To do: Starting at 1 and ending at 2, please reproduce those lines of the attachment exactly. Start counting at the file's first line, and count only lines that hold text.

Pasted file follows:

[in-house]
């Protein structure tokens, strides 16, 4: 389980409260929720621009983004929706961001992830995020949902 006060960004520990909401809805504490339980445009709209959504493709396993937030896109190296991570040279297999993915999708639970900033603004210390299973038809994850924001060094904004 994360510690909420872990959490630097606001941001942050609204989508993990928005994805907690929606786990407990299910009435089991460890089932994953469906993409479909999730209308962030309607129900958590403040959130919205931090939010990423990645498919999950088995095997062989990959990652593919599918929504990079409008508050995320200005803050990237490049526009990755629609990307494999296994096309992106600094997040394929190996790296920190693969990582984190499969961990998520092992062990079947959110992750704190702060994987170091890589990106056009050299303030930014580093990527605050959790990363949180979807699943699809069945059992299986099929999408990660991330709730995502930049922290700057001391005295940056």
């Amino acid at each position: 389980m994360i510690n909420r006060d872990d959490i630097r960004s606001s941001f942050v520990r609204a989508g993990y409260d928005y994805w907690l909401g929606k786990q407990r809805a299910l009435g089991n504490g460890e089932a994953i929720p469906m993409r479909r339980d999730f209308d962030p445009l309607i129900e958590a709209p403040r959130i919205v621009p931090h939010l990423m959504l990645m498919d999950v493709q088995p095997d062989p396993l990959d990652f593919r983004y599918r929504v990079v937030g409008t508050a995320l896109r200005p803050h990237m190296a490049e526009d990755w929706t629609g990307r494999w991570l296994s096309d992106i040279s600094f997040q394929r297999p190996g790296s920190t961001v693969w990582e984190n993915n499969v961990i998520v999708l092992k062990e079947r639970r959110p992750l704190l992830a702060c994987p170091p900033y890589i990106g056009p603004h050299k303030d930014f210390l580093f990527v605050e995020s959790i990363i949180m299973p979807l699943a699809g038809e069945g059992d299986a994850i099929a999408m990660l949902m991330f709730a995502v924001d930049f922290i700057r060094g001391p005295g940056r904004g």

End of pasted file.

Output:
[in-house]
């Protein structure tokens, strides 16, 4: 389980409260929720621009983004929706961001992830995020949902 006060960004520990909401809805504490339980445009709209959504493709396993937030896109190296991570040279297999993915999708639970900033603004210390299973038809994850924001060094904004 994360510690909420872990959490630097606001941001942050609204989508993990928005994805907690929606786990407990299910009435089991460890089932994953469906993409479909999730209308962030309607129900958590403040959130919205931090939010990423990645498919999950088995095997062989990959990652593919599918929504990079409008508050995320200005803050990237490049526009990755629609990307494999296994096309992106600094997040394929190996790296920190693969990582984190499969961990998520092992062990079947959110992750704190702060994987170091890589990106056009050299303030930014580093990527605050959790990363949180979807699943699809069945059992299986099929999408990660991330709730995502930049922290700057001391005295940056």